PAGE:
Full Bluetooth support There’s good news here: Apple seems to really be embracing Bluetooth in iPhone 3.0. For example, the update will provide A2DP support for stereo audio over Bluetooth, opening the door to a wide variety of audio accessories—speakers, headphones, home-audio systems—as well as easier car-audio integration. Apple is also implementing auto-discovery and Bonjour over Bluetooth for peer-to-peer connectivity. This means that if you’re playing a network-enabled game, you’ll be able to “see” and connect to other iPhones in the area playing that same game; the feature will also work for other types of apps. Apple also said that software will be able to “talk to accessories over Bluetooth” in the same way that they'll be able to talk to accessories via the Dock connector—but it's not clear what the ramifications of that will be. Finally, Apple also volunteered this little nugget: The second-generation iPod touch does indeed support Bluetooth and iPhone 3.0 will enable it!

On the other hand, there are also some unanswered questions. For example, Apple wouldn’t confirm support for the Bluetooth keyboard profile or for syncing contacts with newer automobile systems. Verdict: Partially Fulfilled

MMS One of the most-requested features, especially outside the US, MMS (Multimedia Messaging Service) is coming to the iPhone’s existing SMS app. You’ll be able to send and receive photos, contacts (in vCard format), audio files, and locations. Forstall also mentioned that the iPhone’s SMS functionality will be improving, allowing you to forward and delete individual or multiple messages. Both iPhone models gain the SMS improvements, although only the iPhone 3G will get MMS capabilities. According to Apple, MMS messages are carried over different carrier frequencies than SMS, and the original iPhone doesn’t include the necessary radio circuitry. Verdict: Fulfilled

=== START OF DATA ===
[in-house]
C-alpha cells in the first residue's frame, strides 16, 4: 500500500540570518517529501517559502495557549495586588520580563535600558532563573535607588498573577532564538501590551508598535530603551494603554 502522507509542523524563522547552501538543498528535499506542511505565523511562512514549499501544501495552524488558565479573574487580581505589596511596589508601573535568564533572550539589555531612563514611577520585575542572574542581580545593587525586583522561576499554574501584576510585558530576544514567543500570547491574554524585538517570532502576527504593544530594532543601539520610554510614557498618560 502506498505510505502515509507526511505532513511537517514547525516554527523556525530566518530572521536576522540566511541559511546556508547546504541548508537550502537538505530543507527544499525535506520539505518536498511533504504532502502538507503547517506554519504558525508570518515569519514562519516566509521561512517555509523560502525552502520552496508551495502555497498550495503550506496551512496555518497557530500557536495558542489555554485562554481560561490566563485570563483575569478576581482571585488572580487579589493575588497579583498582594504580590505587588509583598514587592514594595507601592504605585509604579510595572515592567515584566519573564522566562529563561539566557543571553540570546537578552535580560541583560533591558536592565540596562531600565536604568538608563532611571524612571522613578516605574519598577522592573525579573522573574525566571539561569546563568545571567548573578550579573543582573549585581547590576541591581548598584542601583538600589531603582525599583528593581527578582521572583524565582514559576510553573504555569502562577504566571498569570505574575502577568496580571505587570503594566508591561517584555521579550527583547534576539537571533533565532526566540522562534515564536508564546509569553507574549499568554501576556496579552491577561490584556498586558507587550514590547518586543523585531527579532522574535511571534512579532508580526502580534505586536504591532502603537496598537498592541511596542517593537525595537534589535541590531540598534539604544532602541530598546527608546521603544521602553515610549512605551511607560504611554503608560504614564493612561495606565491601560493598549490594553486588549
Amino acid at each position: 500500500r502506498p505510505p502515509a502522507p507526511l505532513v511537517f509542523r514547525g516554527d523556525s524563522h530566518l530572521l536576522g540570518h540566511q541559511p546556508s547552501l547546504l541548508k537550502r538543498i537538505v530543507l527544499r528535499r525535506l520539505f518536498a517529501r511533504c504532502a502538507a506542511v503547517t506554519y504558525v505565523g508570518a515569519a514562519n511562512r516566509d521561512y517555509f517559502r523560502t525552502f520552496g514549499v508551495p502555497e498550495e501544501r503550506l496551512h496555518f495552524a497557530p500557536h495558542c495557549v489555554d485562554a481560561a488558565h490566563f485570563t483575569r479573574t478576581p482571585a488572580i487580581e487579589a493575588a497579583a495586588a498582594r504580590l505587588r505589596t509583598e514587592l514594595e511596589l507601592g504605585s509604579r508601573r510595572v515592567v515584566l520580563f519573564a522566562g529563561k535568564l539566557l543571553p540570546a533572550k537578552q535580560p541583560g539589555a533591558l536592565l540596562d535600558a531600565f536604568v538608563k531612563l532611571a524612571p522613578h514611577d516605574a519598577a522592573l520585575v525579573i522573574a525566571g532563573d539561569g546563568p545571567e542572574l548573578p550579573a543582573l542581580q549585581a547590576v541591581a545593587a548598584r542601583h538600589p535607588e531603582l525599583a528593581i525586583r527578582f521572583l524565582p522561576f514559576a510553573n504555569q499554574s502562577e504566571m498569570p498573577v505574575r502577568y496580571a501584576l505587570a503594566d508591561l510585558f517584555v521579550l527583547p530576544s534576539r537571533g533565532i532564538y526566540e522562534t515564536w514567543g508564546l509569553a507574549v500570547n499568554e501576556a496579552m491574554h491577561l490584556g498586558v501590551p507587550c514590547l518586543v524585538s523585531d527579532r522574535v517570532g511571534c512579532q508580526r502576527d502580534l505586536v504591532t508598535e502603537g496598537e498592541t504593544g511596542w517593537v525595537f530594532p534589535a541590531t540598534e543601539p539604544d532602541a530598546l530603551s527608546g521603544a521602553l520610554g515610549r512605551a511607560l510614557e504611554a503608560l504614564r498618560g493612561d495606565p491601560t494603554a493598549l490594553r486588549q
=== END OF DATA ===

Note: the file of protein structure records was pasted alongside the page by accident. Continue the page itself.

Video capture No mention of video capture. Verdict: Too Early To Tell

Turn-by-turn directions The iPhone’s Maps app is great, but it’s still too limited to make the iPhone a replacement for a true GPS. With iPhone 3.0, developers can use the OS’s CoreLocation technology in their own apps to provide turn-by-turn applications. The catch here is that licensing restrictions prevent other apps from using Google’s maps, so developers will have to install their own maps on your phone. iPhone 3.0 will also allow developers to use Maps’ functionality within their own apps, so you won’t have to switch back and forth between Maps and the current app. Verdict: Fulfilled

Application data sharing and syncing No mention was made of ways for apps to access common data or share their data with other apps. Verdict: Too Early To Tell

Spotlight for iPhone We’ve been asking for search since the first iPhone was released. We were finally able to search contacts with iPhone 2.0, and 3.0 will add a new Spotlight feature that lets you search in “all key applications.” For example, in Mail, you’ll be able to search common headers of messages (though Apple didn’t mention message bodies, which would be a major omission); you’ll even be able to search messages on IMAP and Exchange servers. You can also search in Calendar Notes. Even better, a new Home-screen “page” called Spotlight (sneakily located to the left of the current first page) will let you search all supported apps, including your iPod library, simultaneously. However, based on Apple’s presentation, it seems unclear if you’ll be able to search data in third-party apps, or even in all Apple apps. Verdict: Partially Fulfilled

Share Internet with a Mac or PC Unlike with many other phones on the market, you can’t currently share your iPhone’s wireless connection with a computer or other paired device (at least not without jailbreaking your phone). Apple hasn’t expressed much enthusiasm for this feature in the past, but during the Q&A session at the end of today’s event, the company said the feature is indeed coming with version 3.0. According to Apple, the company is “absolutely supporting tethering on the client side” (meaning on the iPhone), but that the other piece of the puzzle is wireless-carrier approval; Apple is “working with carriers around the world” on that second piece. Verdict: Partially Fulfilled

Voice dialing No mention was made of iPhone 3.0 including a voice-dialing feature—a feature many simple mobile phones have had for years. Verdict: Too Early To Tell